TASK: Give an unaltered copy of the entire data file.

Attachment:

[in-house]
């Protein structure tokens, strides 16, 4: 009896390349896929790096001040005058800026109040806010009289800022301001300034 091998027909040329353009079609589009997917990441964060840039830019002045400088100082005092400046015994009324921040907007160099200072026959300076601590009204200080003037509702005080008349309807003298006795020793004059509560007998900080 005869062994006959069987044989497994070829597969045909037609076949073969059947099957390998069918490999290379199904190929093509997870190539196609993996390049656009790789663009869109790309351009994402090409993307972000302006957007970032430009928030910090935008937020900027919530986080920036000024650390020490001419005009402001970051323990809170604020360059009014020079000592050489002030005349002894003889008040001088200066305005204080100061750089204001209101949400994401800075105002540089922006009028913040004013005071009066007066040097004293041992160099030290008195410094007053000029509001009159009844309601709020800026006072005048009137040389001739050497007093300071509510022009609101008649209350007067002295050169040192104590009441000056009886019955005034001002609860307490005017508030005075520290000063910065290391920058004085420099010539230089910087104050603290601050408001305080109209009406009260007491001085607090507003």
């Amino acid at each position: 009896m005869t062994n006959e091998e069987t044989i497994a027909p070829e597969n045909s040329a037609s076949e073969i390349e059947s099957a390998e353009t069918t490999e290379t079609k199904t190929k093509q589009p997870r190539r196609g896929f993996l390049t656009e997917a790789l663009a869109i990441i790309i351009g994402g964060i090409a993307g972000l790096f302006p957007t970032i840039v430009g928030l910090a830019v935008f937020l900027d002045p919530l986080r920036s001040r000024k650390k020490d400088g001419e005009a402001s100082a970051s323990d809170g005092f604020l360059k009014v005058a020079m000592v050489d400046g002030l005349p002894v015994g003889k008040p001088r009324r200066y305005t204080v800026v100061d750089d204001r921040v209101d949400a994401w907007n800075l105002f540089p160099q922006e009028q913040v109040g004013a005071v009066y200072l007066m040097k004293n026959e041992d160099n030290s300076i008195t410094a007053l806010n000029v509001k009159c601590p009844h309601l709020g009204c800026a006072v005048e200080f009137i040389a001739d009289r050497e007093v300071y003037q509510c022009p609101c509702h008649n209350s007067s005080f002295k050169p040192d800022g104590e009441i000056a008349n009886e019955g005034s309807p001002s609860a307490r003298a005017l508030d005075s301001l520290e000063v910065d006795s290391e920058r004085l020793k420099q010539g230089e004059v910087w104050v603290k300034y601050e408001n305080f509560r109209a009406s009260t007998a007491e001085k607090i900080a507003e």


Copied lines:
[in-house]
């Protein structure tokens, strides 16, 4: 009896390349896929790096001040005058800026109040806010009289800022301001300034 091998027909040329353009079609589009997917990441964060840039830019002045400088100082005092400046015994009324921040907007160099200072026959300076601590009204200080003037509702005080008349309807003298006795020793004059509560007998900080 005869062994006959069987044989497994070829597969045909037609076949073969059947099957390998069918490999290379199904190929093509997870190539196609993996390049656009790789663009869109790309351009994402090409993307972000302006957007970032430009928030910090935008937020900027919530986080920036000024650390020490001419005009402001970051323990809170604020360059009014020079000592050489002030005349002894003889008040001088200066305005204080100061750089204001209101949400994401800075105002540089922006009028913040004013005071009066007066040097004293041992160099030290008195410094007053000029509001009159009844309601709020800026006072005048009137040389001739050497007093300071509510022009609101008649209350007067002295050169040192104590009441000056009886019955005034001002609860307490005017508030005075520290000063910065290391920058004085420099010539230089910087104050603290601050408001305080109209009406009260007491001085607090507003």
């Amino acid at each position: 009896m005869t062994n006959e091998e069987t044989i497994a027909p070829e597969n045909s040329a037609s076949e073969i390349e059947s099957a390998e353009t069918t490999e290379t079609k199904t190929k093509q589009p997870r190539r196609g896929f993996l390049t656009e997917a790789l663009a869109i990441i790309i351009g994402g964060i090409a993307g972000l790096f302006p957007t970032i840039v430009g928030l910090a830019v935008f937020l900027d002045p919530l986080r920036s001040r000024k650390k020490d400088g001419e005009a402001s100082a970051s323990d809170g005092f604020l360059k009014v005058a020079m000592v050489d400046g002030l005349p002894v015994g003889k008040p001088r009324r200066y305005t204080v800026v100061d750089d204001r921040v209101d949400a994401w907007n800075l105002f540089p160099q922006e009028q913040v109040g004013a005071v009066y200072l007066m040097k004293n026959e041992d160099n030290s300076i008195t410094a007053l806010n000029v509001k009159c601590p009844h309601l709020g009204c800026a006072v005048e200080f009137i040389a001739d009289r050497e007093v300071y003037q509510c022009p609101c509702h008649n209350s007067s005080f002295k050169p040192d800022g104590e009441i000056a008349n009886e019955g005034s309807p001002s609860a307490r003298a005017l508030d005075s301001l520290e000063v910065d006795s290391e920058r004085l020793k420099q010539g230089e004059v910087w104050v603290k300034y601050e408001n305080f509560r109209a009406s009260t007998a007491e001085k607090i900080a507003e």